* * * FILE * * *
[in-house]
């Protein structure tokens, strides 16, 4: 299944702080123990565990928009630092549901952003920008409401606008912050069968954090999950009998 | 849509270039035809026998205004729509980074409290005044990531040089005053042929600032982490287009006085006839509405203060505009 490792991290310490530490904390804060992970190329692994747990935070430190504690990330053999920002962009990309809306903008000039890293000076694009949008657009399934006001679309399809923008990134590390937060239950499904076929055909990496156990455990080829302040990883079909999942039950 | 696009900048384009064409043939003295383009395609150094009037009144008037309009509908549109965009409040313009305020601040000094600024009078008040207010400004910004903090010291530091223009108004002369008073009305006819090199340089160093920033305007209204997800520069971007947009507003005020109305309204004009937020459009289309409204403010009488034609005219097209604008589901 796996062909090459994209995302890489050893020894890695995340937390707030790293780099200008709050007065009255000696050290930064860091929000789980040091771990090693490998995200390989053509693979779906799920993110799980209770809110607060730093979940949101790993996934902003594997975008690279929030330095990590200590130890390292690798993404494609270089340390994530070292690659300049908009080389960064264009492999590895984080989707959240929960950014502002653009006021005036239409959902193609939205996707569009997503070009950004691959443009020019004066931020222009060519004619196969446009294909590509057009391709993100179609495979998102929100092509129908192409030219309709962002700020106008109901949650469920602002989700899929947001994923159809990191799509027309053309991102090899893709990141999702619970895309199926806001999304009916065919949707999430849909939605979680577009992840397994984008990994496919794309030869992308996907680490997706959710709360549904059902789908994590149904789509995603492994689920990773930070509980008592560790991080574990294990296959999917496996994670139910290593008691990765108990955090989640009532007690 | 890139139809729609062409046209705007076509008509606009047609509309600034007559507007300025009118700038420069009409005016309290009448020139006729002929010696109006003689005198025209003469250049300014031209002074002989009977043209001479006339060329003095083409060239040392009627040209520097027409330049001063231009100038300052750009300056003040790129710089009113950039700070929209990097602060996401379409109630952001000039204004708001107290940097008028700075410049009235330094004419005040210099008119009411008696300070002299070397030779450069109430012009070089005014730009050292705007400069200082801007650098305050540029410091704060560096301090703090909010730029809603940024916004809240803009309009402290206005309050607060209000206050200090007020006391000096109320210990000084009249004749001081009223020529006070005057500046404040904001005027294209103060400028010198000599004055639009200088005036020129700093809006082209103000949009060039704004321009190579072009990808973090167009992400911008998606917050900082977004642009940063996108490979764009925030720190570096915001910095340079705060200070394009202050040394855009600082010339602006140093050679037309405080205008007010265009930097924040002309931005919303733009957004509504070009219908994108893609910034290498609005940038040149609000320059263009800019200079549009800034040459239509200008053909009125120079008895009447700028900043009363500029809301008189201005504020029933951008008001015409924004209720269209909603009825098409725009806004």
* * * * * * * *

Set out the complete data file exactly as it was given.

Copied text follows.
[in-house]
């Protein structure tokens, strides 16, 4: 299944702080123990565990928009630092549901952003920008409401606008912050069968954090999950009998 | 849509270039035809026998205004729509980074409290005044990531040089005053042929600032982490287009006085006839509405203060505009 490792991290310490530490904390804060992970190329692994747990935070430190504690990330053999920002962009990309809306903008000039890293000076694009949008657009399934006001679309399809923008990134590390937060239950499904076929055909990496156990455990080829302040990883079909999942039950 | 696009900048384009064409043939003295383009395609150094009037009144008037309009509908549109965009409040313009305020601040000094600024009078008040207010400004910004903090010291530091223009108004002369008073009305006819090199340089160093920033305007209204997800520069971007947009507003005020109305309204004009937020459009289309409204403010009488034609005219097209604008589901 796996062909090459994209995302890489050893020894890695995340937390707030790293780099200008709050007065009255000696050290930064860091929000789980040091771990090693490998995200390989053509693979779906799920993110799980209770809110607060730093979940949101790993996934902003594997975008690279929030330095990590200590130890390292690798993404494609270089340390994530070292690659300049908009080389960064264009492999590895984080989707959240929960950014502002653009006021005036239409959902193609939205996707569009997503070009950004691959443009020019004066931020222009060519004619196969446009294909590509057009391709993100179609495979998102929100092509129908192409030219309709962002700020106008109901949650469920602002989700899929947001994923159809990191799509027309053309991102090899893709990141999702619970895309199926806001999304009916065919949707999430849909939605979680577009992840397994984008990994496919794309030869992308996907680490997706959710709360549904059902789908994590149904789509995603492994689920990773930070509980008592560790991080574990294990296959999917496996994670139910290593008691990765108990955090989640009532007690 | 890139139809729609062409046209705007076509008509606009047609509309600034007559507007300025009118700038420069009409005016309290009448020139006729002929010696109006003689005198025209003469250049300014031209002074002989009977043209001479006339060329003095083409060239040392009627040209520097027409330049001063231009100038300052750009300056003040790129710089009113950039700070929209990097602060996401379409109630952001000039204004708001107290940097008028700075410049009235330094004419005040210099008119009411008696300070002299070397030779450069109430012009070089005014730009050292705007400069200082801007650098305050540029410091704060560096301090703090909010730029809603940024916004809240803009309009402290206005309050607060209000206050200090007020006391000096109320210990000084009249004749001081009223020529006070005057500046404040904001005027294209103060400028010198000599004055639009200088005036020129700093809006082209103000949009060039704004321009190579072009990808973090167009992400911008998606917050900082977004642009940063996108490979764009925030720190570096915001910095340079705060200070394009202050040394855009600082010339602006140093050679037309405080205008007010265009930097924040002309931005919303733009957004509504070009219908994108893609910034290498609005940038040149609000320059263009800019200079549009800034040459239509200008053909009125120079008895009447700028900043009363500029809301008189201005504020029933951008008001015409924004209720269209909603009825098409725009806004």